Sanjay Gupta’s Kaabil


In this week’s new release and highly anticipated Kaabil, Hrithik Roshan and Yami Gautam stars as Rohan Bhatnagar and Supriya Sharma respectively: both are visually impaired yet independent, hard-working, resilient and harbor positive disposition towards their life with no regrets. They don’t want to be sympathized, instead want to be treated like a normal people who can operate life as normal as any human being with a normal eyesight. Love between them gradually blossoms culminating into a lovely marriage with a dream to keep loving and uplifting each other’s spirit in all highs and lows.

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However the happiness is short-lived as the rogue brother of a local corporator, who had set his lustrous eye on Supriya – takes advantage of her weakness and rapes her, collapsing the couple’s carefully nurtured world forever. After realizing that the law and order is far more darker than their life & support is unlikely to be offered since the cops  have taken a step back and refused to support, Rohan transforms into an avenging angel to teach those barbarians who brutally violated his wife.

There is exactly nothing new to offer here. Filmmaker Sanjay Gupta makes it clear that it is a standard avenging thriller. Yet, I’ve to admit that Kaabil is possibly a good and better film Gupta has directed in a long time. First half is gripping to core, the love story is cozy and crackling and writer wastes no time in establishing the terror that falls upon the couple.

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Trailer itself revealed that Rohan will seek revenge but how is what second half comprises of and since the protagonist is blind, we get to see him relying on his sensory skills to hit back at them. And while it does starts off with aplomb, the novelty wears off eventually as it gets repeated all over again, in addition there are logical inconsistencies that can be guessed from miles away.The villains (played by real life siblings Ronit Roy and Rohit Roy) are appropriately cast. Unlike what critics have argued, I found them menacing enough to hate them from my gut and the kind of regressive mindset they carry along might have you want to get them permanently thwarted once and for all.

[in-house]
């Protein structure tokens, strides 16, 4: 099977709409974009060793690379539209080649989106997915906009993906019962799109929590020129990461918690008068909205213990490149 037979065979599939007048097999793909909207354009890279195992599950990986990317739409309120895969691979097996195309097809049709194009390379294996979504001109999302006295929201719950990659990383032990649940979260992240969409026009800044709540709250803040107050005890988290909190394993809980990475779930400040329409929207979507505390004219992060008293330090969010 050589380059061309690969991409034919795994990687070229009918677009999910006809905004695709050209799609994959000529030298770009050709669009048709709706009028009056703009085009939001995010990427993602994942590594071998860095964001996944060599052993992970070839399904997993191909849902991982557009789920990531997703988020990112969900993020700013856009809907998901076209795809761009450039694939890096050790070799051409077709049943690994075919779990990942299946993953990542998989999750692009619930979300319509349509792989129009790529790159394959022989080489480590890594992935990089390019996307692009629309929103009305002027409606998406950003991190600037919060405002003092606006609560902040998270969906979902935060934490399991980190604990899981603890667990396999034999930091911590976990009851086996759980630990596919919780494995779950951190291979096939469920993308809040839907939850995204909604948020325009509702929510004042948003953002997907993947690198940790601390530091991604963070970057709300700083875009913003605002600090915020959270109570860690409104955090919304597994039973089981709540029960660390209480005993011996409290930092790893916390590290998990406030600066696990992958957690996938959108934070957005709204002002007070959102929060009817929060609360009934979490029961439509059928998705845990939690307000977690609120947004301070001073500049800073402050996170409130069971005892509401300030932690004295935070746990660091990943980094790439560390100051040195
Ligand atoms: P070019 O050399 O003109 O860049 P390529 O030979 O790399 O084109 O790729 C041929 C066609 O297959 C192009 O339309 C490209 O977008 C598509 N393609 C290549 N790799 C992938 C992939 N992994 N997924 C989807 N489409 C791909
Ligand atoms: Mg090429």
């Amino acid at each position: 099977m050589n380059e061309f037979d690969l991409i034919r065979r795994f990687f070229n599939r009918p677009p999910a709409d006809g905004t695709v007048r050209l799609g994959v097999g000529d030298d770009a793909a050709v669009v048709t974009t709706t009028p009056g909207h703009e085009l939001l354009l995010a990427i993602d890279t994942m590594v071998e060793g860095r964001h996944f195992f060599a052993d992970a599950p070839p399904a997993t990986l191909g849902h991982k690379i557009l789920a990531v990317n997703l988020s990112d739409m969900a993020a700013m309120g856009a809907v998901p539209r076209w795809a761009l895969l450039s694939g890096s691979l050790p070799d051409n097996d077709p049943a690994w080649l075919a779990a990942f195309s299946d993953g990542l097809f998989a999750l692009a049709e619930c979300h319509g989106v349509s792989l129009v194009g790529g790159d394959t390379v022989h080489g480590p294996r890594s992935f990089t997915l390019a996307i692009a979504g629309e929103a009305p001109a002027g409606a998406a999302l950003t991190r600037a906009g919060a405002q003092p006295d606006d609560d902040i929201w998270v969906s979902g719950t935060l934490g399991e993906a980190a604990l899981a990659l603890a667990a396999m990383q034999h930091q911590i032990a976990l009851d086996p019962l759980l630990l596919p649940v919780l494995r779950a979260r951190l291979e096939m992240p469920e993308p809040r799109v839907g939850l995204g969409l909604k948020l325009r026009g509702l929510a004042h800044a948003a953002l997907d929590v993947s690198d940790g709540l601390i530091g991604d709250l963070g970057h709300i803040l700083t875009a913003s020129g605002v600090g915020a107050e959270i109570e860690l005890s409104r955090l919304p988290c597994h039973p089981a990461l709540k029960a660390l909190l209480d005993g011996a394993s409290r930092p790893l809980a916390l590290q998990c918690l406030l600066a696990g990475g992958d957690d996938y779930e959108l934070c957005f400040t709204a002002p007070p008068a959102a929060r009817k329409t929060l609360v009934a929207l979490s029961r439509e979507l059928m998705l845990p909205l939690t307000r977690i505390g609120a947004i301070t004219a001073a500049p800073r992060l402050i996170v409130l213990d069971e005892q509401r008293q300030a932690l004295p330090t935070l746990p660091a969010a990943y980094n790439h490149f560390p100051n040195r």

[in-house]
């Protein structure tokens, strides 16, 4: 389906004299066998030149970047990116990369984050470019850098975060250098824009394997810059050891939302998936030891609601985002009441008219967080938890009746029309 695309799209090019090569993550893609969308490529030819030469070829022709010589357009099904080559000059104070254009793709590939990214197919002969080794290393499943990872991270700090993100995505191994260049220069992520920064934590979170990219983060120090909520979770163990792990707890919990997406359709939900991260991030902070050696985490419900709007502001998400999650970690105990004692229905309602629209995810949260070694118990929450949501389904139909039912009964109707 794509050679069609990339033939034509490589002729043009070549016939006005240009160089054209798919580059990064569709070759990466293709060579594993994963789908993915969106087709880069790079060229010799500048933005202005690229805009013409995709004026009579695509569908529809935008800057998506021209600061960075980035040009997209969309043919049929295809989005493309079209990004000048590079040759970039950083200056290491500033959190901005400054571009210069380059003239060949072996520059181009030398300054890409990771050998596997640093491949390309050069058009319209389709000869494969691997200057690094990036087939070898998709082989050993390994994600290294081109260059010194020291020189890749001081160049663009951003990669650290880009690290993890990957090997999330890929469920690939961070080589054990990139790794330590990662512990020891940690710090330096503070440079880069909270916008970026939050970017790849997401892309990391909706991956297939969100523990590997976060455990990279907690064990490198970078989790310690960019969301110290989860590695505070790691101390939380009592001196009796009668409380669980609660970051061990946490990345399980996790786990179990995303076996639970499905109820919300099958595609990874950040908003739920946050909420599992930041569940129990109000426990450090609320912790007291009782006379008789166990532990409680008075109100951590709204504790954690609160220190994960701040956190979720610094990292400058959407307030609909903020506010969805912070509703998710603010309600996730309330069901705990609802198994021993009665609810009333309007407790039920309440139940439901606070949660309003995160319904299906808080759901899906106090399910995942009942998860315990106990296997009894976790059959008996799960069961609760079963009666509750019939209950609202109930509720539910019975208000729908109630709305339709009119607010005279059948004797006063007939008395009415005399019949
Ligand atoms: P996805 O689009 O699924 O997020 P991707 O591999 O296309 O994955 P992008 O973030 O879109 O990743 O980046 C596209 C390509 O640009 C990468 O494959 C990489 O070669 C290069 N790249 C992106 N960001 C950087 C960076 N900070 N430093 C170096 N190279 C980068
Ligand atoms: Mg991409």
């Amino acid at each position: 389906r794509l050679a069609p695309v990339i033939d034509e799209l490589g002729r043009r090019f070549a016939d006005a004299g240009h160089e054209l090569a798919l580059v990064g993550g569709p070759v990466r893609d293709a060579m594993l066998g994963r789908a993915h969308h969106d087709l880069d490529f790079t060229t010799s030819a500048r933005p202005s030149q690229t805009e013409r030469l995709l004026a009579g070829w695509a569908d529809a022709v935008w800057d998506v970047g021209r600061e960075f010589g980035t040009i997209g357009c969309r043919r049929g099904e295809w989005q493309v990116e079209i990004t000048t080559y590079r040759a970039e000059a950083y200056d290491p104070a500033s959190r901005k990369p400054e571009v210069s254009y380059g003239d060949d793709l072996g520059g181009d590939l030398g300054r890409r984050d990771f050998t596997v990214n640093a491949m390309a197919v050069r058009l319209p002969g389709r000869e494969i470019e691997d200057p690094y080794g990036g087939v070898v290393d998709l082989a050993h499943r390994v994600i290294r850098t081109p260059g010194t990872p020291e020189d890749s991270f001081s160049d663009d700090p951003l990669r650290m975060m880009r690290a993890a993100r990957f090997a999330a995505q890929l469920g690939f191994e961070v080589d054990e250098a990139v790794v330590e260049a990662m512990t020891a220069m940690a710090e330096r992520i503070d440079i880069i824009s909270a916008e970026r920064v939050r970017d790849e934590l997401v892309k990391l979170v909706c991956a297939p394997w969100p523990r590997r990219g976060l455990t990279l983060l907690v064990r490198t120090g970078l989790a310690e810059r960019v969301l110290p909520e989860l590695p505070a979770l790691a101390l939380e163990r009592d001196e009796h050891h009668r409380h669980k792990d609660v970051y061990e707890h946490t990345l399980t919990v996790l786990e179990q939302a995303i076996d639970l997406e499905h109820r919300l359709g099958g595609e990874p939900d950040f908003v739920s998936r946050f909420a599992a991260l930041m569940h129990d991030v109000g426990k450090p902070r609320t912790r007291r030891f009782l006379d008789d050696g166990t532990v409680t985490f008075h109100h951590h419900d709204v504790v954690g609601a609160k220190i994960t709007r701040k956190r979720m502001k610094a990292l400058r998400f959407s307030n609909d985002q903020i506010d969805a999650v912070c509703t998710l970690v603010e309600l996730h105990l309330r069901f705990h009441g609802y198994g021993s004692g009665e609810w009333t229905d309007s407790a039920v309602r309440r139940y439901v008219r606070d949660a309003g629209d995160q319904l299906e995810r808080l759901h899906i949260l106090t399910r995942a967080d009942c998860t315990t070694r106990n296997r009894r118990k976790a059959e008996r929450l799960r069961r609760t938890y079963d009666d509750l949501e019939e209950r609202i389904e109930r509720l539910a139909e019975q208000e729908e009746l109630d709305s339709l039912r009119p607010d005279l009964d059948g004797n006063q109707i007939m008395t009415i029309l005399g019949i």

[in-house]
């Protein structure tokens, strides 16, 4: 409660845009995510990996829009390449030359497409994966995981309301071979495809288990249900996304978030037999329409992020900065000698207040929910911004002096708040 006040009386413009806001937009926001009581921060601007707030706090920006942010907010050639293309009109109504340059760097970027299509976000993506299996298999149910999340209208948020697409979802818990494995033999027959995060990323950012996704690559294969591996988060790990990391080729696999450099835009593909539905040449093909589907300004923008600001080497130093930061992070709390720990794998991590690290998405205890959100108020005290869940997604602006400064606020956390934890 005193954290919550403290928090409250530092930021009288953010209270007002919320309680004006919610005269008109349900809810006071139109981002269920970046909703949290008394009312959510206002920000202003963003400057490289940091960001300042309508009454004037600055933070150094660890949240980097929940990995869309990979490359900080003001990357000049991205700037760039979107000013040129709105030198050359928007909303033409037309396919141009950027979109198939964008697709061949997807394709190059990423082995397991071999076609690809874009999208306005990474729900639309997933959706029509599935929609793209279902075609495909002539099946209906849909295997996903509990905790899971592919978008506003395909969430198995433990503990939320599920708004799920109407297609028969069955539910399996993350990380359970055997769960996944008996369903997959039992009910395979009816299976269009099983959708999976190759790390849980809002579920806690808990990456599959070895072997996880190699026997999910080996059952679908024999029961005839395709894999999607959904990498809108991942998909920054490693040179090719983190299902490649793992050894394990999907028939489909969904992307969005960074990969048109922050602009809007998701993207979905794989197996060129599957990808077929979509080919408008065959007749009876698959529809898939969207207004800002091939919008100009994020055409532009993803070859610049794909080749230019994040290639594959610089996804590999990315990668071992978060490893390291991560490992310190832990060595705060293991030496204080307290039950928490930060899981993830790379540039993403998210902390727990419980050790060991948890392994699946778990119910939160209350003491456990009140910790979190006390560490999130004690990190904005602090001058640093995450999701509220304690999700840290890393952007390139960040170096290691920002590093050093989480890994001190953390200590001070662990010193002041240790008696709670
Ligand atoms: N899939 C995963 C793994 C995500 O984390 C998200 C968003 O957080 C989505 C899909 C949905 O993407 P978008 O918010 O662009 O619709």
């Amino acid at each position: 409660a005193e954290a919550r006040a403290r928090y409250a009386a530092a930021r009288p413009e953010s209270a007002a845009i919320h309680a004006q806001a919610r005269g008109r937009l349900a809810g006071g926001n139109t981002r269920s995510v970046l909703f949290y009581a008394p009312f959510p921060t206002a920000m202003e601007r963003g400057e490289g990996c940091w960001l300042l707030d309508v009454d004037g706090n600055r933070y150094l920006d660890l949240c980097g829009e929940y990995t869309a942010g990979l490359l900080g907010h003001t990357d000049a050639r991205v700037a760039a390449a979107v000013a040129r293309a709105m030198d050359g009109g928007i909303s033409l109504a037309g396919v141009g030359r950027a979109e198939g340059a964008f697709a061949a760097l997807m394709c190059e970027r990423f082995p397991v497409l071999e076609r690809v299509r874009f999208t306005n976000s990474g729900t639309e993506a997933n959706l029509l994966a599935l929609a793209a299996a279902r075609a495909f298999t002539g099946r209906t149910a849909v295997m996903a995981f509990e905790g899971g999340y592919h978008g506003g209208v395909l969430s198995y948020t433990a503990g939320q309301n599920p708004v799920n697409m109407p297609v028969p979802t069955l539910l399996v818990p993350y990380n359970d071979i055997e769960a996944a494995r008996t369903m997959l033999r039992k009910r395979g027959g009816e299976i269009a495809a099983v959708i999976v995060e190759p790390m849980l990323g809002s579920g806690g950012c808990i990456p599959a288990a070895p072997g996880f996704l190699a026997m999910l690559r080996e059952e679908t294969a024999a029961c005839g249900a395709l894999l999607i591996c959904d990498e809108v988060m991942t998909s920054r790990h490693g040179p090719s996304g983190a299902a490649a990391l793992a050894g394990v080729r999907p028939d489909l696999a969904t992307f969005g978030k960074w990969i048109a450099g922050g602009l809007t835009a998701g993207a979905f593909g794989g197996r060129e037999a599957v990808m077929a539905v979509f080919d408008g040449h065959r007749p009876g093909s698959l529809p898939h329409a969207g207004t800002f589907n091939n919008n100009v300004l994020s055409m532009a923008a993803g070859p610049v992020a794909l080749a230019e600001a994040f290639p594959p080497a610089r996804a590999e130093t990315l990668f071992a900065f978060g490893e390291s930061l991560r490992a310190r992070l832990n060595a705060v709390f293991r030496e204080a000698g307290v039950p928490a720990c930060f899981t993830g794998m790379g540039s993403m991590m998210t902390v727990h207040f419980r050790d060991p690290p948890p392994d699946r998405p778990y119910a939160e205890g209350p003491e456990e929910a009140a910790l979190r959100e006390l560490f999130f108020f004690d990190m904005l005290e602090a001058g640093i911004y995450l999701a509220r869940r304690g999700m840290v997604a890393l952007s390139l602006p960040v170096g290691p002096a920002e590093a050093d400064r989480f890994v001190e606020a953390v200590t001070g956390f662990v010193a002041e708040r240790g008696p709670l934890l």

Yami Gautam adds a lot of freshness to the plot and her performance is charismatic however unlike ‘Action Jackson‘ and ‘Badlapur‘ (I hope she doesn’t typecast herself as a posthumous lover), the violation she faces here leaves us deeply impacted. In the end, it is Hrithik Roshan who is entrusted with the responsibility to carry the film on his shoulder and he doesn’t disappoint one bit. He gets all the traits of a blind individual perfect and he is so terrific that we cannot help but muster up ourselves to root for him throughout his journey.

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Kaabil is an effective thriller with high emotional quotient and logic that could’ve been harnessed given how potentially good the writing is. Hrithik is still the same highly talented Roshan who can dance and emote like a dream and I doubt a ‘Mohan Jo Daro’ can ever tame his talent.

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